Retro Graphics And Modern Pixel Density

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Pier Solar came out on Steam not too long ago with a significant visual upgrade, and while playing the demo I saw it to be a really good example of a game that pulls off the retro visual style without looking like crap on modern displays.

Pier Solar actually originally came out a few years ago as a SEGA Genesis game — a legit new game that was built around the parameters of the Genesis and even printed on Genesis cartridges. That’s one level of retroism most indie developers simply don’t attempt. Instead we get games with sprites that look pixelated but don’t really resemble what actual NES games looked like, confusing our memories of them. Pier Solar‘s HD upgrade however has made me conscious of games that build themselves too much around old parameters considering the hardware they’ll be played on.

Pier Solar has three visual modes: the original 16-bit Genesis graphics, the HD graphics, and HD+ which is just the same thing but with that pixel smoothening algorithm I hate. The 16-bit style might work if you’re playing the original version on a Genesis and that Genesis is hooked up to a CRT. On a 1080p TV though everything looks somewhat muddy. I’m not talking about how actual standard definition games look stretched on modern TVs though. I’m talking about what happens when games designed for low pixel density reveal massive, chunky pixels on 1080p displays, even when natively rendered at 1080p. That’s what PIer Solar’s 16-bit mode looks like, along with some other games.

Another perfect example is Environmental Station Alpha which I mentioned not too long ago. The alpha demo’s natural rendering resolution is extremely low — possibly Game Boy resolution, and while it scales up well the low pixel density results in sprites made of small numbers of huge pixels. If you can, go back and look at an old Game Boy screen and notice how many pixels per inch you see, then compare that with your latest flatscreen TV or computer monitor. It’s why true-resolution screenshots of old games look so much smaller than how you remember them. What I don’t get is, if you’re never going to play these new games on screens that small, why optimize them that way?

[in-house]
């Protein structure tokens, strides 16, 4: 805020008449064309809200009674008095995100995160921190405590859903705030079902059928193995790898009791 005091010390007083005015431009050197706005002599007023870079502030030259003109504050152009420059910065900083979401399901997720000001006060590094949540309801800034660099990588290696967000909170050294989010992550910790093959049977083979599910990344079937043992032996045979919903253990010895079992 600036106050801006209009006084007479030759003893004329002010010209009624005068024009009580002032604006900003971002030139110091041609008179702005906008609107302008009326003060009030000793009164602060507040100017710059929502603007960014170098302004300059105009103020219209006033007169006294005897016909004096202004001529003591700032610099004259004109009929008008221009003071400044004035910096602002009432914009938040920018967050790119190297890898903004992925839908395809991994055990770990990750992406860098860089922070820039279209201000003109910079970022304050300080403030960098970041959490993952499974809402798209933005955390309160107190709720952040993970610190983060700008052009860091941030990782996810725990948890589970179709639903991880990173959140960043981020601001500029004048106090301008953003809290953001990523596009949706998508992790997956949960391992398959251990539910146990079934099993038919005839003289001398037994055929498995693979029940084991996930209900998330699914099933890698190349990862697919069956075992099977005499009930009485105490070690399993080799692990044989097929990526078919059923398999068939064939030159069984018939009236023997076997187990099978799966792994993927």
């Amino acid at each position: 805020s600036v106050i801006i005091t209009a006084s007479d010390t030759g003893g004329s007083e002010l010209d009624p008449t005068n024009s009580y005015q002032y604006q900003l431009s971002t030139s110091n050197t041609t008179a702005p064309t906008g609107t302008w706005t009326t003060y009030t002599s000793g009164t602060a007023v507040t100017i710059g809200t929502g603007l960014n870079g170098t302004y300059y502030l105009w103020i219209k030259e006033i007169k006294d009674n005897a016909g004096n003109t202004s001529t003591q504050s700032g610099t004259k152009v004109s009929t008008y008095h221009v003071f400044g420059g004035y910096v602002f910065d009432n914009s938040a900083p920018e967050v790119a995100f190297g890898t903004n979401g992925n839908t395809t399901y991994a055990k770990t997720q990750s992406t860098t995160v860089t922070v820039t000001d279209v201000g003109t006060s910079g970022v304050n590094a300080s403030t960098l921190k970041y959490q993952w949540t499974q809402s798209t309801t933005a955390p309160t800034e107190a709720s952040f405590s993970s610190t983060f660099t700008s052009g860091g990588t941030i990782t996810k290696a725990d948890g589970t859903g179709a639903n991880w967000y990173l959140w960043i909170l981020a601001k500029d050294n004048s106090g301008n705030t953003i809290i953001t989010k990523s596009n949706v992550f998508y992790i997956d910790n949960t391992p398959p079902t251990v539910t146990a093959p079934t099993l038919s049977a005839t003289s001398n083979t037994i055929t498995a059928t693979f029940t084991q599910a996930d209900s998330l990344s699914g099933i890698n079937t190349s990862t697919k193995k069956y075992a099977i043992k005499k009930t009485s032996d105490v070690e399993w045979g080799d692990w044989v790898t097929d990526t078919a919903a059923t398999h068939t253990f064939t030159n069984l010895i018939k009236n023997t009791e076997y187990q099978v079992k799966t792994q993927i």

Pier Solar’s HD mode (the default) on the other hand, maintains a lot of the pixelated sprites but puts them in environments with much cleaner and more detailed art assets. They’re still pixelated, but only slightly. It also still looks like the art of an old school Japanese RPG, following the same artistic rules, just with more detail. It looks like a retro-style game that was actually made with 1080p displays in mind.

Quite a few indie games manage to do this. The most striking examples I’ve seen come from art director Paul Robertson, most famously in the Scott Pilgrim game but also notably in Mercenary Kings. Those games are in with the retro look, but you can tell that from the beginning the developers knew you’d be playing them on big screen TVs, thus they make full use of modern levels of screen real estate. The sprites in those games have a level of detail significantly higher than what would be possible most of the time on actual old consoles.

The ultimate example of this would probably be the recent crop of arcade and console fighting games, most famously the last couple main King of Fighters games, but also including Persona 4 ArenaBlazBlue, and Under Night In-Birth. These games aren’t even trying to be retro. They’re just continuing what Japanese fighting games have always done, but on modern hardware optimized around modern rendering resolutions. These are some of the only games that use 2D sprites (well, not all of them are completely 2D) without intentionally trying to be retro. The result is a sort of next-gen pixelated art style which is what I like so much about these games.

As for why so many games with pixel visuals don’t seem to fully take modern resolutions and pixel density into account, it’s easy to point to budgets. The main reason so many games use retro graphics in the first place is it’s cheap. Higher detail sprite art probably costs more, but how much more is unclear. It’s not like Pier Solar had a massive budget, though the PC release did come after the developer had probably sold a number of Genesis copies. Mercenary Kings is also hardly a AAA game.

I think a main reason however is many indie developers just haven’t thought to apply retro graphics styles to better utilize larger screens. Most seem to be producing what’s cheapest or what most resembles what they remember.

BULLETS:

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